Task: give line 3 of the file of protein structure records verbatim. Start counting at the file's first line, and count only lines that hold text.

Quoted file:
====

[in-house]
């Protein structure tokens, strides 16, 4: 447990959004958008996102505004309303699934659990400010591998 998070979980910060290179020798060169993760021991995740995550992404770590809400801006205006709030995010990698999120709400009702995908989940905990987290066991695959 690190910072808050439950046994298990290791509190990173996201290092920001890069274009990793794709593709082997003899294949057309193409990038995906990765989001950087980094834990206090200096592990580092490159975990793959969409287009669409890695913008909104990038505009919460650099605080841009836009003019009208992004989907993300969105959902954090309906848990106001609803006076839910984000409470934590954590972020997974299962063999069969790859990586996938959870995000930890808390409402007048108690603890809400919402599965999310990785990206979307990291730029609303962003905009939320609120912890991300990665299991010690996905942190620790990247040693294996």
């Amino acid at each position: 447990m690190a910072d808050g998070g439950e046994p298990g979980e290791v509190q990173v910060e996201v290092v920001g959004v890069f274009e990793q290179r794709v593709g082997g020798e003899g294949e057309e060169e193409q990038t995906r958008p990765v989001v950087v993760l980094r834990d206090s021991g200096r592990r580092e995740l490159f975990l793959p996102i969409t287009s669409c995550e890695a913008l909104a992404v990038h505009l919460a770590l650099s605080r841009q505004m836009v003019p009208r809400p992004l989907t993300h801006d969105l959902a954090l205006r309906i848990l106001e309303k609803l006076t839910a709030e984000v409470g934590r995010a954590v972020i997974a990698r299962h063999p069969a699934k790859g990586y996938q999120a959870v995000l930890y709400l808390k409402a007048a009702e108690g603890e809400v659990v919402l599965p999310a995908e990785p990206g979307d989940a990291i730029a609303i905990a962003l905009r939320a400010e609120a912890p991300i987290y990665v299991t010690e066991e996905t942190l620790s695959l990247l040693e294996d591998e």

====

């Amino acid at each position: 447990m690190a910072d808050g998070g439950e046994p298990g979980e290791v509190q990173v910060e996201v290092v920001g959004v890069f274009e990793q290179r794709v593709g082997g020798e003899g294949e057309e060169e193409q990038t995906r958008p990765v989001v950087v993760l980094r834990d206090s021991g200096r592990r580092e995740l490159f975990l793959p996102i969409t287009s669409c995550e890695a913008l909104a992404v990038h505009l919460a770590l650099s605080r841009q505004m836009v003019p009208r809400p992004l989907t993300h801006d969105l959902a954090l205006r309906i848990l106001e309303k609803l006076t839910a709030e984000v409470g934590r995010a954590v972020i997974a990698r299962h063999p069969a699934k790859g990586y996938q999120a959870v995000l930890y709400l808390k409402a007048a009702e108690g603890e809400v659990v919402l599965p999310a995908e990785p990206g979307d989940a990291i730029a609303i905990a962003l905009r939320a400010e609120a912890p991300i987290y990665v299991t010690e066991e996905t942190l620790s695959l990247l040693e294996d591998e």